How to break the cycle of negative thoughts

The negative thoughts our minds create about our circumstances can often bring us more pain than the events themselves. Esther Ekhart shares some ways we can break the cycle and lessen their impact.

20 mindful minutes program Esther Ekhart

Much of your unhappiness comes not from the circumstances of your life, but from the story the mind tells you about those circumstances. That is an enormous revelation.

In Buddhism this is called the second arrow.

The first arrow has to do with the actual negative event and experience. The pain we experience here is due to external circumstances that we are unable to control (or avoid). We all grow older, we get sick at some point, we will lose loved ones, get into conflicts, lose our job, experience grief etc…

The second arrow has to do with our reaction to the event; our thoughts. When we react negatively, blaming, shaming, aversion, getting angry and upset, we set off the suffering of the second arrow. It’s this second arrow that makes us re-live (and keep re-living) an experience that only ever happened once.

It’s important to understand that the pain of the second arrow can be a choice. I want to clarify that I am not talking about traumatic experiences here. In that situation, the feeling of having a choice might not be there, and you may need professional help to change that.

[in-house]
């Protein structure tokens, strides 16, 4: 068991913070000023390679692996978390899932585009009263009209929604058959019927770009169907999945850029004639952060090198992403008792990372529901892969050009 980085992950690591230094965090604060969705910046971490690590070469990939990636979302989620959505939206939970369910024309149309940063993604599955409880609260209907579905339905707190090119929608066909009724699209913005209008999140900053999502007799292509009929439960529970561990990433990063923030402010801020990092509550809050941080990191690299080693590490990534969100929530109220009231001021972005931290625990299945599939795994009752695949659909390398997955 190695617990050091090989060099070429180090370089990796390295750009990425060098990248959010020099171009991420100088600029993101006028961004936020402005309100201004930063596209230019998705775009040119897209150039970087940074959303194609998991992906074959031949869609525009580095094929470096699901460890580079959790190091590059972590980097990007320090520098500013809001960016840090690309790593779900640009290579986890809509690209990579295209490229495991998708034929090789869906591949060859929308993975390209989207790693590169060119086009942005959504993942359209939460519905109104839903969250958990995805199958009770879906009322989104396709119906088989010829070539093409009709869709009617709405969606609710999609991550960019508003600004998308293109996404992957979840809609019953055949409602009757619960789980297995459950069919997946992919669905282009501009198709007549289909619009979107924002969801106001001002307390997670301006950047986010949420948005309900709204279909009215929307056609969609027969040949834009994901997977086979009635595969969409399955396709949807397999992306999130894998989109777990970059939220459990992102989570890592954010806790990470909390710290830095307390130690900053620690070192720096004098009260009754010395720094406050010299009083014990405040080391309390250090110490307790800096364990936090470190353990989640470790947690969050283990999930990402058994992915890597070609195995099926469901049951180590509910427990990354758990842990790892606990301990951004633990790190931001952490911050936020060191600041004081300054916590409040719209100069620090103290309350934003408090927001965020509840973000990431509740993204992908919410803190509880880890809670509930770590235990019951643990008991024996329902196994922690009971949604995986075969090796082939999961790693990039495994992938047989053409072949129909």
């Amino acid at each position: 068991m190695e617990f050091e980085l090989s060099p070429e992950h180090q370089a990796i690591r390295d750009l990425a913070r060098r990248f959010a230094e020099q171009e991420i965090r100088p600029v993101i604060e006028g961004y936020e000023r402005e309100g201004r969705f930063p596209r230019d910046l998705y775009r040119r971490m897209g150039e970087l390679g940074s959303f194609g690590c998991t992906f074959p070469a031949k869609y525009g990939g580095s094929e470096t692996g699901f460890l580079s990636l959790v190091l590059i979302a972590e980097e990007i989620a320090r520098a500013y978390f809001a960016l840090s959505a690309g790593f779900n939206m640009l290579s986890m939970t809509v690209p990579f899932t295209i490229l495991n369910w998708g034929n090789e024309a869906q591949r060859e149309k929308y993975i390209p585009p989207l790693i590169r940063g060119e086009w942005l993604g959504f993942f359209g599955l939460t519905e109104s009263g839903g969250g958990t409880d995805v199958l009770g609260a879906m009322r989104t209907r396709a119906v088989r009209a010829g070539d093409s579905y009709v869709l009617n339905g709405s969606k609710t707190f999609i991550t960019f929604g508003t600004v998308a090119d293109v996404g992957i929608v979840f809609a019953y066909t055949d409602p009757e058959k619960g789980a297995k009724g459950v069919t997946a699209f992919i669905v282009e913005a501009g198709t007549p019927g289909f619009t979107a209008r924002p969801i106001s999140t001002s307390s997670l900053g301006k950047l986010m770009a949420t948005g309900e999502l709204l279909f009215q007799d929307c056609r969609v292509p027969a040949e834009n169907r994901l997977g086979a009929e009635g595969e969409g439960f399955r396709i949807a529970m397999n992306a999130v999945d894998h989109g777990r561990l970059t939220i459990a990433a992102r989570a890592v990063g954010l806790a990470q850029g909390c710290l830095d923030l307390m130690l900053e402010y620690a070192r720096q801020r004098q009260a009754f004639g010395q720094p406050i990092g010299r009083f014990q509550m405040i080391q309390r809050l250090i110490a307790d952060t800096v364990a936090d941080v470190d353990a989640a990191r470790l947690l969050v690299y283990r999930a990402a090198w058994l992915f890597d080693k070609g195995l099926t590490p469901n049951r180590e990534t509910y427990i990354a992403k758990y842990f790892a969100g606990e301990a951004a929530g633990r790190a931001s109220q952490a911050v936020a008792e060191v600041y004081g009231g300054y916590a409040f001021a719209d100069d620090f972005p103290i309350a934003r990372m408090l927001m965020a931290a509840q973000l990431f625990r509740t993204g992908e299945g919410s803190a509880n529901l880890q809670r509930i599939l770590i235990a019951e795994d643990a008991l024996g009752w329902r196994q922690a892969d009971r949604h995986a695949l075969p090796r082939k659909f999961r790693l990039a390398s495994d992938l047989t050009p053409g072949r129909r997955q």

So even though we can’t control the circumstances, we can control how we respond to them. We can choose not to get stuck in a frenzy of unnecessary negative thoughts that have a detrimental effect on our mental and physical health, and direct that energy instead into growing our awareness. When we grow the power of awareness within ourselves, the mind begins to lose its ability to make us unhappy.

How to break the momentum of negative thoughts?

  1. Realise that certain thoughts are bad for you – they have no useful function and make you miserable.
  2. Become still and start observing your thoughts.
  3. Direct your attention elsewhere – you withdraw energy/ life blood (which is consciousness) from the thoughts and direct it towards something else, like your body (noticing how the body feels from the inside), your breath, or nature.
  4. When you withdraw consciousness away from worry and unnecessary thinking and place it on your breath or the inner body, you connect with the aliveness within. Immediately thoughts will begin to subside. Thoughts cannot survive if you take attention and consciousness (their lifeblood) away from them.
  5. Learn to keep dysfunctional thoughts at bay – not by suppressing them but by being very alert and directing your attention elsewhere.
  6. Breathe and feel your aliveness. Remember that you are not the narrative in your mind. You are consciousness itself, the intelligence that pervades your body and holds it together.
  7. When you practice this more often, the power of awareness grows in you. The mind begins to lose its ability to make you unhappy and starts to support you to become more resilient.



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Esther EkhartEsther Ekhart, face and founder of EkhartYoga, brings years of personal yoga and meditation practice, therapy training and study of yoga philosophy into her teaching.